After years of soul-searching, I left the evangelical church behind. I embraced a more progressive Christianity — one that would prepare me for the late-night texting with my daughter only a couple years later.
Swikar Patel for BuzzFeed N
Portrait of Kayla Williams and her dog, Pocket, in her Charlotte home on July 28. Pocket can only walk for a little bit, so Williams often carries her most of the way.
That night, when Kayla nervously texted me, I wasn’t conflicted about her sexuality. The only reason my finger hovered over my iPhone screen was that I wasn’t sure how to formulate a response that would adequately assure her of my love and acceptance.
Afraid to let the seconds stretch into a message of their own, I responded: 
 Kayla has since had two girlfriends and has come out to friends and family. As I’ve watched her blossom into her authentic self, I’m haunted by how things could have gone so differently for her if my religious convictions had not evolved.
Our situation is not unique. According to the Adoption Network, there are 135,000 children adopted each year, most from foster care, like Kayla was. And based on a 2014 UCLA School of Law study, more than 1 in 5 kids in the foster care system is LGBTQ.
Conservative Christians are the religious group most likely to adopt, but also the group most likely to oppose homosexuality. Many Christian adopters are licensed by faith-based agencies like the one I adopted through.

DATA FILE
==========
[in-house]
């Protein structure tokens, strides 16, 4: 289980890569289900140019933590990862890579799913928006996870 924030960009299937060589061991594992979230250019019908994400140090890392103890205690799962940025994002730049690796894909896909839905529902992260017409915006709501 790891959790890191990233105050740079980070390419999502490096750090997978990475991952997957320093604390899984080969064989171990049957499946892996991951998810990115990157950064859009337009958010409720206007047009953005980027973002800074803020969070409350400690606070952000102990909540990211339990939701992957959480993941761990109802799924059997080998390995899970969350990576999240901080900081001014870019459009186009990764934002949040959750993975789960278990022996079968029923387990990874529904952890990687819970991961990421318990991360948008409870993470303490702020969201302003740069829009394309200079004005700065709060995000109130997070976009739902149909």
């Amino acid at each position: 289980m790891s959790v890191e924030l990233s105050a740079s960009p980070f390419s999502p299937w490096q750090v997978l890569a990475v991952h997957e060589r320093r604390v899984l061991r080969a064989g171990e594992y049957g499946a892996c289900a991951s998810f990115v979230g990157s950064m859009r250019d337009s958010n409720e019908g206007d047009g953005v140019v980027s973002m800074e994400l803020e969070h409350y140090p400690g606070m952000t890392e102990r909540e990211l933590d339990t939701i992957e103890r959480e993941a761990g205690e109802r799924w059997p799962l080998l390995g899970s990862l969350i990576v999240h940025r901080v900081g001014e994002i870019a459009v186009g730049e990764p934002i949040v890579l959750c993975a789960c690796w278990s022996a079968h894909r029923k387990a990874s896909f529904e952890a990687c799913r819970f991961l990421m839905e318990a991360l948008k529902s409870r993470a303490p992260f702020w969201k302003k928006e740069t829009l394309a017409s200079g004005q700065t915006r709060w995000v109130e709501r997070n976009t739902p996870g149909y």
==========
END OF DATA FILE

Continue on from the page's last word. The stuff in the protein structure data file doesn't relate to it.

These agencies, which historically do not work with LGBTQ couples, are the cornerstone of the child welfare system in the US. For example, according to a 2017 story in the Arkansas Times, a single faith-based organization recruits over half the state’s foster homes. Faith-based agencies’ ubiquity has led to ongoing legal battles over whether faith-based agencies who refuse to work with same-sex couples should continue to receive government funding.
In the meantime, LGBTQ adoptees placed in anti-gay families by faith-based agencies face all sorts of difficulties — and significant long-term impacts to their health and well-being.  Every adoption, no matter how positive, starts with separation and loss. Some situations are more challenging than others. For example, children adopted out of foster care or orphanages may have been neglected, abused, or abandoned. According to a report by the Child Welfare Information Gateway, trauma like this, especially during the first five years of life, when the brain is most vulnerable, can cause a child’s brain not to develop optimally.